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Division No. 2


Addington, L.
Archer of Sandwell, L.
Ashley of Stoke, L.
Avebury, L.
Bath, M.
Beaumont of Whitley, L.
Berkeley, L.
Birk, B.
Blackstone, B.
Broadbridge, L.
Carr of Hadley, L.
Carter, L.
Clancarty, E.
Cledwyn of Penrhos, L.
Clinton-Davis, L.
Cocks of Hartcliffe, L.
Dahrendorf, L.
David, B.
Dean of Thornton-le-Fylde, B.
Desai, L.
Diamond, L.
Donaldson of Kingsbridge, L.
Donoughue, L.
Dormand of Easington, L.
Dubs, L.
Falkender, B.
Falkland, V.
Gainsborough, E.
Gallacher, L.
Gladwin of Clee, L.
Graham of Edmonton, L.
Greene of Harrow Weald, L.
Gregson, L.
Hamwee, B.
Harris of Greenwich, L.
Haskel, L.
Hayman, B.
Hilton of Eggardon, B.
Hollis of Heigham, B.
Hooson, L.
Howie of Troon, L.
Hylton, L.
Hylton-Foster, B.
Inchyra, L.
Irvine of Lairg, L.
Jay of Paddington, B.
Jeger, B.
Jenkins of Hillhead, L.
Jenkins of Putney, L.
Judd, L.
Kilbracken, L.
Lincoln, Bp.
Lockwood, B.
Lovell-Davis, L.
McGregor of Durris, L.
McIntosh of Haringey, L.
McNair, L.
McNally, L.
Mallalieu, B.
Mar and Kellie, E.
Mayhew, L.
Merlyn-Rees, L.
Meston, L.
Methuen, L.
Milner of Leeds, L.
Mishcon, L.
Monkswell, L.
Nicol, B.
Norfolk, D. [Teller.]
Ogmore, L.
Peston, L.
Prys-Davies, L.
Rea, L.
Redesdale, L.
Richard, L.
Rochester, L.
Rodgers of Quarry Bank, L.
Russell, E.
Sandwich, E.
Seear, B.
Serota, B.
Sewel, L.
Southwell, Bp.
Stoddart of Swindon, L.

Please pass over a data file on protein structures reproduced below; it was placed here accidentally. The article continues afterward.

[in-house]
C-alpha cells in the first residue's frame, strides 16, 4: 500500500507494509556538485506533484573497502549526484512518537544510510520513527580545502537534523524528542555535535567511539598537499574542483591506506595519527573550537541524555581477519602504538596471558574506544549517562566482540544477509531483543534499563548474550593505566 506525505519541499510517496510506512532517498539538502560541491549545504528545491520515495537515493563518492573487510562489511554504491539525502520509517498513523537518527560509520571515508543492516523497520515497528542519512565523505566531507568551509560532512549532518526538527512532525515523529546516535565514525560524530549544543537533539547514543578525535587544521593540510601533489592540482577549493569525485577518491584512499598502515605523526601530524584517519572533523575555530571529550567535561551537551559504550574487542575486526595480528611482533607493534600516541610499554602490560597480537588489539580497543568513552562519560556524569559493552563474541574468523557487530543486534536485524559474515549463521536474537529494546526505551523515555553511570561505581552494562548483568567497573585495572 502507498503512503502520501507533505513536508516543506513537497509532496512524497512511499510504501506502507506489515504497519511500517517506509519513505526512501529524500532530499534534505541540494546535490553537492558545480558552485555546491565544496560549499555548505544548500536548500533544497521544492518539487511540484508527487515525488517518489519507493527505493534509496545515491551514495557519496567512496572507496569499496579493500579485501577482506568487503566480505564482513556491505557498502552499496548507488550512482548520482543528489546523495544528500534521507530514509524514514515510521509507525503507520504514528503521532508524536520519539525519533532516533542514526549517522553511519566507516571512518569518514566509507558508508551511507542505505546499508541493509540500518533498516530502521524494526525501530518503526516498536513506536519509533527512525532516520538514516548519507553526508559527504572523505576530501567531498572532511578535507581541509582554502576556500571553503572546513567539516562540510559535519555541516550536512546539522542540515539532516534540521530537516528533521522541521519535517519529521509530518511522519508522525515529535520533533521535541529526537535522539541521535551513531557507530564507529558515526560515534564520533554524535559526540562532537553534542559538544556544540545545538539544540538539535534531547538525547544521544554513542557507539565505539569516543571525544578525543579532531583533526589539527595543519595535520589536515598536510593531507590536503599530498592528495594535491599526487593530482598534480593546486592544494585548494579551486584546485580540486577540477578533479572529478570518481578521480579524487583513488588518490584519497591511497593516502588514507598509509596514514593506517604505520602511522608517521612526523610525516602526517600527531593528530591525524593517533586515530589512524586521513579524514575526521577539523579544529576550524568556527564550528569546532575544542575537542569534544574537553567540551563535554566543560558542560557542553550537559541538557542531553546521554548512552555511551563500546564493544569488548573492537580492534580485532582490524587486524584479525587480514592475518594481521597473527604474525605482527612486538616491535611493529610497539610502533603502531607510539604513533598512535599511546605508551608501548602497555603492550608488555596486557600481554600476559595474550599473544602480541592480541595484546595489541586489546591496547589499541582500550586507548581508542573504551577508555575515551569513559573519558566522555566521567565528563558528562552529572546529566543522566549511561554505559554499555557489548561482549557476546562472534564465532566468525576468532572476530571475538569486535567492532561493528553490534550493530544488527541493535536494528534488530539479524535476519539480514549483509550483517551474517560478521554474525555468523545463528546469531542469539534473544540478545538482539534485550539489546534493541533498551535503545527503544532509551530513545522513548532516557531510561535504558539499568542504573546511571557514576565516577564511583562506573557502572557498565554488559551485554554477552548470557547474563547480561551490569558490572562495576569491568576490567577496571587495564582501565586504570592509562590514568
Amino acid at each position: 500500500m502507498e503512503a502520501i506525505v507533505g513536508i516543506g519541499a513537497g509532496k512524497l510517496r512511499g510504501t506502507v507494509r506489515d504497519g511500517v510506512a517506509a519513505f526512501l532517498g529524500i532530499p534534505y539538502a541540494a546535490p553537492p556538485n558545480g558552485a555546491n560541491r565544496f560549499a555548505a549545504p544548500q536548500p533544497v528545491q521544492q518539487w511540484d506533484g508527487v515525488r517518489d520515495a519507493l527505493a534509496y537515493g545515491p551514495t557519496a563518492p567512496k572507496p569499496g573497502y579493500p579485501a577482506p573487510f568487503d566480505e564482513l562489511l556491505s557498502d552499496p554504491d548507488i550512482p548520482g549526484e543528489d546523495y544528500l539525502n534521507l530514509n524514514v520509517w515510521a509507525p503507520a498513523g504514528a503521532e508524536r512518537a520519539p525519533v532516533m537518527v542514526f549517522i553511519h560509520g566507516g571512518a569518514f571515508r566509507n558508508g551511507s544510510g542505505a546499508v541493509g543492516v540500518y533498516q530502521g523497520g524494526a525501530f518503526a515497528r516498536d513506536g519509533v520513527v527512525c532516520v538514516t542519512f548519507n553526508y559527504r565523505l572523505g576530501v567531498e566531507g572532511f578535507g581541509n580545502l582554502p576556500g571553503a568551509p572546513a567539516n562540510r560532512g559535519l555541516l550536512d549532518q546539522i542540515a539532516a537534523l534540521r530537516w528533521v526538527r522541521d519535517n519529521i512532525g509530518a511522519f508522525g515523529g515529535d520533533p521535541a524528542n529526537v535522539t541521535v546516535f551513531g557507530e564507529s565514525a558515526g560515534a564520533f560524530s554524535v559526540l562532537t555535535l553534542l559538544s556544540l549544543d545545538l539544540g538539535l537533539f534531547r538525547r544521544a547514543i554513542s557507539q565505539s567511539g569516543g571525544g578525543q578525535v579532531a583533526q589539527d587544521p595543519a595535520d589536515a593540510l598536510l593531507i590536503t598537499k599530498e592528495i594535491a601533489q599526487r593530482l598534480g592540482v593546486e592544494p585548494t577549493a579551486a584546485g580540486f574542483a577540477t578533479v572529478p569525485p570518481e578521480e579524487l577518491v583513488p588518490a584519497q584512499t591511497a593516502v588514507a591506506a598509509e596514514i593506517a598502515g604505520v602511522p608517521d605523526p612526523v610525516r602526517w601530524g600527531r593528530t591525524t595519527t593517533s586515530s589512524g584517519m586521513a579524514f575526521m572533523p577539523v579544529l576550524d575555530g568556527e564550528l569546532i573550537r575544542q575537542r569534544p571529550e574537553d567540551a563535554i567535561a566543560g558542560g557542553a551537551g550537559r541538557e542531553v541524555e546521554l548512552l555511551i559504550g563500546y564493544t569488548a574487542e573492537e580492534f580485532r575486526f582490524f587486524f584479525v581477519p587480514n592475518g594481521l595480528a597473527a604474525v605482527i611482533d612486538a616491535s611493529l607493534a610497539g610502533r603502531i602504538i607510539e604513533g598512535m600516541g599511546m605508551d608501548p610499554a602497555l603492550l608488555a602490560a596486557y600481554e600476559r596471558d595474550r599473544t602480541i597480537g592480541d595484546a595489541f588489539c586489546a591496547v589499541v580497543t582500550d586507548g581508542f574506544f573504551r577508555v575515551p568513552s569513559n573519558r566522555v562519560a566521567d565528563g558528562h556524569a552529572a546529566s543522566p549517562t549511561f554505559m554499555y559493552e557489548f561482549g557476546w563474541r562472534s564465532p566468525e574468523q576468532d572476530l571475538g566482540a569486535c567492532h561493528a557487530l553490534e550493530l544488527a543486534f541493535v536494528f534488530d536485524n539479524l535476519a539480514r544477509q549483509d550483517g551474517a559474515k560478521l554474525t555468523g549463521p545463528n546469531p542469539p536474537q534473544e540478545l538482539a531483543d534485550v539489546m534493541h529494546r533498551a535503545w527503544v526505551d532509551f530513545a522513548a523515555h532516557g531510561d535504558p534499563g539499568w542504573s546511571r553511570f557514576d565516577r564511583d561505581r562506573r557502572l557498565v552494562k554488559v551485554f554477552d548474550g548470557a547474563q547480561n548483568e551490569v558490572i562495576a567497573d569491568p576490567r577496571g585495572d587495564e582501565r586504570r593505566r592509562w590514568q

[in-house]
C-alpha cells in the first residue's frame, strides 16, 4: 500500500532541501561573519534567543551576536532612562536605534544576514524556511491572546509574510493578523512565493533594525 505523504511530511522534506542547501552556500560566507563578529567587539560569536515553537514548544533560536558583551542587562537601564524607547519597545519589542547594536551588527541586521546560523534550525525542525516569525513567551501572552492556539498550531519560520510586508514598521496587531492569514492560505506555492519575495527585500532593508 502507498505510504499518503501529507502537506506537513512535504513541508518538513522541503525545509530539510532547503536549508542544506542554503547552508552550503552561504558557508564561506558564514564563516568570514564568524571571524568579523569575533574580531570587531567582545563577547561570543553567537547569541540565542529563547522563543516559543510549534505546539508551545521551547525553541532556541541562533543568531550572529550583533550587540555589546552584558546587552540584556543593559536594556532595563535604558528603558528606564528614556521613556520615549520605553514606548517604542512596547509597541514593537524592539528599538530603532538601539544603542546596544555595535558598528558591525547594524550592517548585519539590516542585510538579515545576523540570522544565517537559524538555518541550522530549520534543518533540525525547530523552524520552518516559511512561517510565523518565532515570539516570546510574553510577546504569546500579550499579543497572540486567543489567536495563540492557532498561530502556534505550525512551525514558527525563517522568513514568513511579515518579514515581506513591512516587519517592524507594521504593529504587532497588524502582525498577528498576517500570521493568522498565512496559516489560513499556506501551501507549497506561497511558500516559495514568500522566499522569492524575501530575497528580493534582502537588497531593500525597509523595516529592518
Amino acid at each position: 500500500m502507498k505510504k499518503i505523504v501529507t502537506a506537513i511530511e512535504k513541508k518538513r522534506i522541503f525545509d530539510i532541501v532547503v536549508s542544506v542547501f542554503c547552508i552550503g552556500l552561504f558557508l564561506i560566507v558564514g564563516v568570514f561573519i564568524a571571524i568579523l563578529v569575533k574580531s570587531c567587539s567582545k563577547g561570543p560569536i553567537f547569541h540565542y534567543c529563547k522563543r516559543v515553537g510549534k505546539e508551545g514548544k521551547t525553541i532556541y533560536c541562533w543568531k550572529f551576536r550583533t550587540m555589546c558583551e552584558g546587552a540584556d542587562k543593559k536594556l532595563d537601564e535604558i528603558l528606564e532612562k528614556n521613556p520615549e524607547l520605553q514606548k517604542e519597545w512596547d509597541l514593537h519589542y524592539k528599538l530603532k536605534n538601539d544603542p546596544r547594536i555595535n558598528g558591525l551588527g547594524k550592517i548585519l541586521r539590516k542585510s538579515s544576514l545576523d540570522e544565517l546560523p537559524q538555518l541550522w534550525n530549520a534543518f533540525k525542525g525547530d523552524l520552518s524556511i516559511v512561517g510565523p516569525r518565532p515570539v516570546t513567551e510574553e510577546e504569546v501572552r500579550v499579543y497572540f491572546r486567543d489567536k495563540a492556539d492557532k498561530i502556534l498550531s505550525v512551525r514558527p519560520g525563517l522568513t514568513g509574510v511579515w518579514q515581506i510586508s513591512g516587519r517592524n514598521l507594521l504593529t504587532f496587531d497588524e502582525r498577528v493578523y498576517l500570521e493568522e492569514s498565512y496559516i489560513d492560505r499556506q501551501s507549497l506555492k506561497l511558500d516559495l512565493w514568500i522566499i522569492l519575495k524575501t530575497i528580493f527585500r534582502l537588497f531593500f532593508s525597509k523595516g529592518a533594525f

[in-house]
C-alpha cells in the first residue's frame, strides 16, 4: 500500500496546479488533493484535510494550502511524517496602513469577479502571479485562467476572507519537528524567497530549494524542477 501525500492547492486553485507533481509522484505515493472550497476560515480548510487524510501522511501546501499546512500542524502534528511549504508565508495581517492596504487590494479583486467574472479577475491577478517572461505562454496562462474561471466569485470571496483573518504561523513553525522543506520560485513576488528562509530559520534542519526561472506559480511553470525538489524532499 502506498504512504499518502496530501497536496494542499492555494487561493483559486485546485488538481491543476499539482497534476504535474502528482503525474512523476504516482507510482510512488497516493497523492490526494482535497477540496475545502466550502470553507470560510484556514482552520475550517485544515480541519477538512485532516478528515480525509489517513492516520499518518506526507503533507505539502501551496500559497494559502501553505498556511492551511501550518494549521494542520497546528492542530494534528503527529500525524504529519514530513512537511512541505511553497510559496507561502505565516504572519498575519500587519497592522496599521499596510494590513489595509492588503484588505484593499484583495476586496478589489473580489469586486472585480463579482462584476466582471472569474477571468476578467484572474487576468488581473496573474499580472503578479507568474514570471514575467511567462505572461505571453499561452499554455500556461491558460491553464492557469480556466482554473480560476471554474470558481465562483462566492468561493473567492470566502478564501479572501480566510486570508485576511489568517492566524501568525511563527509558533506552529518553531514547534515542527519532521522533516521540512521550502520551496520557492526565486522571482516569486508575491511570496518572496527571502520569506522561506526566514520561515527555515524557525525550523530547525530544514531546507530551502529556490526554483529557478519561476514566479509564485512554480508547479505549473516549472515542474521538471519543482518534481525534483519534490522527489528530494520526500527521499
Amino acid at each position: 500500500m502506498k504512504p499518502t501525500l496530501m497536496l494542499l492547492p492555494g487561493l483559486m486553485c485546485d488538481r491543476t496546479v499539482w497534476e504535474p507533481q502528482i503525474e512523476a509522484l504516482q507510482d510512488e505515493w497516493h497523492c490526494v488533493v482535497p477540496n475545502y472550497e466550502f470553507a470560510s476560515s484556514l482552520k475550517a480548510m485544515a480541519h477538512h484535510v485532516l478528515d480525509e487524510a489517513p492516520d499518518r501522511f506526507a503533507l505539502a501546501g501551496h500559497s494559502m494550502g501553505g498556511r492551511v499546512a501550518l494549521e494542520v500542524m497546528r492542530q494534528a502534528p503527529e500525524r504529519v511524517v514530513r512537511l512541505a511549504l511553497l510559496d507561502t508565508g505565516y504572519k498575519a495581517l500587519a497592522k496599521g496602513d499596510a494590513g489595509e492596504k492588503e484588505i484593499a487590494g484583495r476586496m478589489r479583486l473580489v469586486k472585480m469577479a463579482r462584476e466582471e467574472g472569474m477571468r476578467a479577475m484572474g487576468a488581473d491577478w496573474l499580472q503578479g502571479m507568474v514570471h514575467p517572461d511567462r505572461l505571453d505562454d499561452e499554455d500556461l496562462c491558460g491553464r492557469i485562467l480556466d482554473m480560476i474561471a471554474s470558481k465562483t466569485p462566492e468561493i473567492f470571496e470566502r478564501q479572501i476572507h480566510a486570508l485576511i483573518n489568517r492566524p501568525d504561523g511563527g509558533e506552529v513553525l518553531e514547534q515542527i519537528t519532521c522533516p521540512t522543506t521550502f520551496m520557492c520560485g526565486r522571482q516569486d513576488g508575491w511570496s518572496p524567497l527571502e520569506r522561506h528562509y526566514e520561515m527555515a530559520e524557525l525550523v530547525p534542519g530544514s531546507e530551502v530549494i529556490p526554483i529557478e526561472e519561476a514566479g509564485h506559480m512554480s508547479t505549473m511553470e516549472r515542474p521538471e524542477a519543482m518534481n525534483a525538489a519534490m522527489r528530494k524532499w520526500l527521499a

Strabolgi, L.
Strafford, E.
Thomas of Swynnerton, L.
Thomas of Walliswood, B.
Turner of Camden, B.
White, B.
Williams of Crosby, B. [Teller.]
Williams of Elvel, L.
Winston, L.


Aberdare, L.
Abinger, L.
Alexander of Tunis, E.
Archer of Weston-Super-Mare, L.
Astor of Hever, L.
Balfour, E.
Belhaven and Stenton, L.
Birdwood, L.
Blatch, B.
Bowness, L.
Boyd-Carpenter, L.
Brougham and Vaux, L.
Butterworth, L.
Cadman, L.
Campbell of Croy, L.
Carnock, L.
Chalker of Wallasey, B.
Chelmsford, V.
Chesham, L. [Teller.]
Clanwilliam, E.
Clark of Kempston, L.
Coleraine, L.
Colwyn, L.
Courtown, E.
Craigavon, V.
Cranborne, V. [Lord Privy Seal.]
Crathorne, L.
Crickhowell, L.
Cumberlege, B.
Dacre of Glanton, L.
Denham, L.
Denton of Wakefield, B.
Dilhorne, V.
Dixon-Smith, L.
Downshire, M.
Dudley, E.
Eden of Winton, L.
Elliott of Morpeth, L.
Elton, L.
Finsberg, L.
Flather, B.
Fraser of Carmyllie, L.
Gisborough, L.
Glenarthur, L.
Goschen, V.
Hanson, L.
Harris of Peckham, L.
Harrowby, E.
Hayhoe, L.
Henley, L.
Holderness, L.
HolmPatrick, L.
Howe, E.
Inglewood, L.
Jeffreys, L.
Kenilworth, L.
Kenyon, L.
Keyes, L.
Kingsland, L.
Kinnoull, E.
Laing of Dunphail, L.
Lane of Horsell, L.
Lauderdale, E.
Leigh, L.
Lindsey and Abingdon, E.
Liverpool, E.
Long, V.
Lucas, L.
Lucas of Chilworth, L.
Lyell, L.
McColl of Dulwich, L.
Mackay of Clashfern, L. [Lord Chancellor.]
Macleod of Borve, B.
Marlesford, L.
Merrivale, L.
Mersey, V.
Miller of Hendon, B.
Milverton, L.
Montgomery of Alamein, V.
Mottistone, L.
Mountevans, L.
Mowbray and Stourton, L.
Munster, E.
Murton of Lindisfarne, L.
Nelson, E.
Newall, L.
Northesk, E.
O'Cathain, B.
Onslow, E.
Oppenheim-Barnes, B.
Oxfuird, V.
Park of Monmouth, B.
Peel, E.
Rankeillour, L.
Rawlings, B.
Rennell, L.
Renton, L.
Saint Albans, D.
St. Davids, V.
Seccombe, B.
Shaw of Northstead, L.
Stewartby, L.
Strange, B.
Strathcarron, L.
Strathclyde, L. [Teller.]
Strathcona and Mount Royal, L.
Strathmore and Kinghorne, E.
Sudeley, L.
Teviot, L.
Thomas of Gwydir, L.
Trumpington, B.
Tugendhat, L.
Vinson, L.
Wedgwood, L.
Wilcox, B.
Wynford, L.
Young, B.

Resolved in the negative, and amendment disagreed to accordingly.